What the shale? Environmental Risk Perceptions of Hydraulic Fracturing
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The boom in U.S. natural gas production has sparked a national debate about the known and unknown environmental risks of hydraulic fracturing. This paper analyzes real and perceived risks as a means to illustrate and explain the rise of hydraulic fracturing on the public agenda. Through literature reviews, data analysis, and expert interviews, we explain the processes that build public agendas by first (1) analyzing media coverage and public interest in hydraulic fracturing, then (2) evaluating stakeholder groups and their mental models for perceiving and valuing risk, and conclude with (3) synthesizing how Pennsylvania has managed risk related to hydraulic fracturing. Our research findings will be useful to those aiming to influence and understand how mass media, general public, and a range of stakeholder groups perceive and manage the environmental risks of hydraulic fracturing.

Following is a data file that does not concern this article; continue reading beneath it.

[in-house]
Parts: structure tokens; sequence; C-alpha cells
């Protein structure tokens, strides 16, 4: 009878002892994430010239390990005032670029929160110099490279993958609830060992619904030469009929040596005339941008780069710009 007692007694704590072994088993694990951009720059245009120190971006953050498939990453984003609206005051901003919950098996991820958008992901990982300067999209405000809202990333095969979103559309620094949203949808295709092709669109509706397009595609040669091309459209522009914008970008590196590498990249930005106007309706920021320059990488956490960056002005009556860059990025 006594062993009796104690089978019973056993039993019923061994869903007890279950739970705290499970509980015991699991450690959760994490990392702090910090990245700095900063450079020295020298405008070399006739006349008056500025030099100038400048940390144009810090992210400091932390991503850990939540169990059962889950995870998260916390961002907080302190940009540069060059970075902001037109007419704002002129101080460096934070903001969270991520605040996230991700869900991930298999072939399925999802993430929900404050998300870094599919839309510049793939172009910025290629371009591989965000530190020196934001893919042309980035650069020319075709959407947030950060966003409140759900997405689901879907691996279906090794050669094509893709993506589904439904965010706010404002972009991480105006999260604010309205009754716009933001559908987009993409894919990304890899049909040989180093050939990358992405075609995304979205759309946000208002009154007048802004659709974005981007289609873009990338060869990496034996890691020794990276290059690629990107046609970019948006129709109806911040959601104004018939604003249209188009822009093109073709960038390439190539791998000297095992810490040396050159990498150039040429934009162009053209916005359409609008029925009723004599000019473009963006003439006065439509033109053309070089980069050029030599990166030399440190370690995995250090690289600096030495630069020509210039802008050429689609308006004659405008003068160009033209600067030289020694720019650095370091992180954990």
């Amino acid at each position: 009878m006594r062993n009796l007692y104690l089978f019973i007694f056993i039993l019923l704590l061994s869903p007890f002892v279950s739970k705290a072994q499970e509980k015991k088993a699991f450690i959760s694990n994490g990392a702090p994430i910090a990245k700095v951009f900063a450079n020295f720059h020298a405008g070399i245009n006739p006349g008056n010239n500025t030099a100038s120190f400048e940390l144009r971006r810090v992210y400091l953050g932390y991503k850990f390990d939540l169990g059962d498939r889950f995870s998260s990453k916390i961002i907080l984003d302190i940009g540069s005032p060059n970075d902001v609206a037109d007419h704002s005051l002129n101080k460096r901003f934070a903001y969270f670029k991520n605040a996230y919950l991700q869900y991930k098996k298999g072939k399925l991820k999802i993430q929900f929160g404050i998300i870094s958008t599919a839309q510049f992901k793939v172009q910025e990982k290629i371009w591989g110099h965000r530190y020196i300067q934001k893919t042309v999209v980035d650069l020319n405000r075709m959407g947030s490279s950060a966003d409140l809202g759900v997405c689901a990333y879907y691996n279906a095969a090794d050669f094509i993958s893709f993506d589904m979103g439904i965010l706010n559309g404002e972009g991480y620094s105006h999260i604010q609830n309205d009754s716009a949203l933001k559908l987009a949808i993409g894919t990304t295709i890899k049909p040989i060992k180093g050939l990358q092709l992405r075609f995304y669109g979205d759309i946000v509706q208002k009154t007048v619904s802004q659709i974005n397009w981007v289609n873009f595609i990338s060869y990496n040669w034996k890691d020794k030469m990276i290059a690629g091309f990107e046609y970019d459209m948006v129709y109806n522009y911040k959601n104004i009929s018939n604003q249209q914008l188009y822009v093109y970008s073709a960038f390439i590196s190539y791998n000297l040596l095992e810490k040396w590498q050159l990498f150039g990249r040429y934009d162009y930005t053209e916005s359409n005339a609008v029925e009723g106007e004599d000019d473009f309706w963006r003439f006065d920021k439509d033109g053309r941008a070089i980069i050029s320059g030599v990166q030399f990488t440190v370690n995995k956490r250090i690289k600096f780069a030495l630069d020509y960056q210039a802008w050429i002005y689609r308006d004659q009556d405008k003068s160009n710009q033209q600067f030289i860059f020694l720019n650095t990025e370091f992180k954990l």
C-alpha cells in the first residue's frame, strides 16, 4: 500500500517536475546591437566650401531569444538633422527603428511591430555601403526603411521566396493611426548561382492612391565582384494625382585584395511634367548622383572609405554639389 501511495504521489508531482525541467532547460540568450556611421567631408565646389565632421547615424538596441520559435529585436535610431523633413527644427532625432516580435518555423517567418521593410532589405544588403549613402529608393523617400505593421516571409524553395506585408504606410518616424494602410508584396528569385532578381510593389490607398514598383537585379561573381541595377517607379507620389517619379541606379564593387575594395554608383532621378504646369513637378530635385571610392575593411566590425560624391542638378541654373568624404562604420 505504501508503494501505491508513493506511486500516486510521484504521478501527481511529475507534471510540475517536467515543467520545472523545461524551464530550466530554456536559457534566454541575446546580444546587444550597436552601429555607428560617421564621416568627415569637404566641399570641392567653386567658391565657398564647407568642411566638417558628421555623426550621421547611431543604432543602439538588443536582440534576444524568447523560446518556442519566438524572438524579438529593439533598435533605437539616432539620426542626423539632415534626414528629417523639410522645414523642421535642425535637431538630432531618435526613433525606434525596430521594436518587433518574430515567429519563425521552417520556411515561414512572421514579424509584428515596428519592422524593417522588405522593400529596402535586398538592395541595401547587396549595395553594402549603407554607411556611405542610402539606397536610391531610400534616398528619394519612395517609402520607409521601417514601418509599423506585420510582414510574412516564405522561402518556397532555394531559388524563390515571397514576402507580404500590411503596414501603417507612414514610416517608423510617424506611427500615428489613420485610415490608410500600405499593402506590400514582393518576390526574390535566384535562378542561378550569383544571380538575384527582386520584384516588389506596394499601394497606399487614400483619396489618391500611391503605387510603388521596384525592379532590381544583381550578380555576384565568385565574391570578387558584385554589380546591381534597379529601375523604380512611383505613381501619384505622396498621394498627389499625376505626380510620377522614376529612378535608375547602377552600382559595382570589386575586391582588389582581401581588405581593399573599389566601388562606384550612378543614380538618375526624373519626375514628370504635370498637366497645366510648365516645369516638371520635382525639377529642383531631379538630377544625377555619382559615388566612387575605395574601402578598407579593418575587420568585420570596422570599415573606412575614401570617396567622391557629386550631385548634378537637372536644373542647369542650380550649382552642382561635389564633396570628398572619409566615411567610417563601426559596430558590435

CitationChavis, Anna; Robinson, Frederick; & Thomas, Harrison (2013). What the shale? Environmental Risk Perceptions of Hydraulic Fracturing. Master's project, Duke University. Retrieved from https://hdl.handle.net/10161/6896.
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Rights for Collection: Nicholas School of the Environment